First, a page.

Detectives Week Review: The Girl is Murder by Kathryn Haines Miller

The Girl is Murder by Kathryn Miller Haines
Roaring Brook Press, 2011 (Currently Available)

Genre: Historical Fiction, Mystery

Face Value: I love the classic mystery aesthetic here: it’s both paying homage to the genre and time period and a lovely piece of art in itself. However I’m not sure that the cover is actually all that reflective of the story inside. From the cover, I expected something very noir, and that’s not really what we get here. Still pretty though.

Does it Break the Slate? Not really. Unfortunately. I really wanted it to! I wanted Iris to be an intrepid girl sleuth, existing comfortably in the world created between Nancy Drew (who we talked about on Monday) and Veronica Mars (who we’re talking about on Friday). But even though both of these young female detectives are mentioned in the back matter, Iris Anderson doesn’t measure up to the standard they set. I don’t want to fault Iris for not being fearless and competent. She’s a 15 year old girl, not a seasoned detective. It makes sense that she would make a lot of mistakes, and that’s potentially very interesting. But it’s not just her lack of credibility as an investigator that’s a problem. She’s not that strong of a character. She doesn’t stand up to others when they pick on her, or demonstrate much of a backbone when things get tough. She makes unbelievably stupid choices, and they don’t necessarily pay off. More details in the full review.

Who would we give it to? I would put this in the hands of historical fiction fans before I’d give it to serious mystery readers. Haines does a great job of creating the world of New York City during the 1940s and even if it gets a bit over the top slangy at times (and Boy, Howdy it does), it’s a richly crafted portrait. The mystery…well I was disappointed, and I think that people who pick the book up because of the Veronica Mars implication in the description will be a bit let down.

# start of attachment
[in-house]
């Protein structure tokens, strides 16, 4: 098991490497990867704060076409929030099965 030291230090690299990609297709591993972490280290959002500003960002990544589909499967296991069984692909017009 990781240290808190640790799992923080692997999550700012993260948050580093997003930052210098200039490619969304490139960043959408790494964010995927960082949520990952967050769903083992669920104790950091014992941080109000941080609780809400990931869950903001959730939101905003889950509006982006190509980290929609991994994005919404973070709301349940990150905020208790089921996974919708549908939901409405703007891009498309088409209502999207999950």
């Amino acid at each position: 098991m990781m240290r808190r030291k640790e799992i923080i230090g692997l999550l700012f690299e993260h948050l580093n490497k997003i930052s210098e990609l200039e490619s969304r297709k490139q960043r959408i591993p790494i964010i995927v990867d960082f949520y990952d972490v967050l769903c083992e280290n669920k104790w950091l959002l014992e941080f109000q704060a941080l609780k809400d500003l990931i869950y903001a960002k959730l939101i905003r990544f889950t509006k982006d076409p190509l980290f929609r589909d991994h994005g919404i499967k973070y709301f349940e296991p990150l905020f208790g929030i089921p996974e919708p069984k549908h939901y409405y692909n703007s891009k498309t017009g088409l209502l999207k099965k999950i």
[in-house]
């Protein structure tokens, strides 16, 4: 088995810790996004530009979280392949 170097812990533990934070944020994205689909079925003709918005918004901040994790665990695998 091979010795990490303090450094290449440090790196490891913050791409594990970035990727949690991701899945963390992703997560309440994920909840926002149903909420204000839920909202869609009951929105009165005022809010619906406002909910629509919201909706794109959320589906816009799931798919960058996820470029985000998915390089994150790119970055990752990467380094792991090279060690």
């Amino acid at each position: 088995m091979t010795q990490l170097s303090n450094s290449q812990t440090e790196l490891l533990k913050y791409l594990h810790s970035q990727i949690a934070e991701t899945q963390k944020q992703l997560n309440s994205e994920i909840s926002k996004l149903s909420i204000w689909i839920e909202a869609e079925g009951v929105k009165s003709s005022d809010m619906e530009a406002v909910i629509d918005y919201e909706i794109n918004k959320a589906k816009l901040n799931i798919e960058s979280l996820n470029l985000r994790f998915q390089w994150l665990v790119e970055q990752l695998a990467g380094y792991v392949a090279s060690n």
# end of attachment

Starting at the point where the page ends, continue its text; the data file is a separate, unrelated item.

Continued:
Review: Fifteen year old Iris Anderson has had a tough year. Her father is recently returned from the war, having lost a leg at Pearl Harbor. Her mother, a German-Jewish immigrant, committed suicide under mysterious circumstances. The family’s loss in income resulted in a move to the lower east side and a switch to public school. Her father has started up his own private detective business, but the family is still struggling to make ends meet. Iris starts to think she might be able to help her father, and plunges into her own explorations, despite his unwillingness to accept her help.

The setup is compelling, and appealingly familiar. It’s a standard and effective setup for a girl detective story, right down to the lack of a mother and gruff private eye father. This kind of formulaic set up is actually not a problem for me – the writing is engaging and roots the book clearly in its time period and great books can come out of playing up these tropes. I think one could argue that many of the detective stories and procedurals that are incredibly popular achieve that popularity by sticking to a formula that works.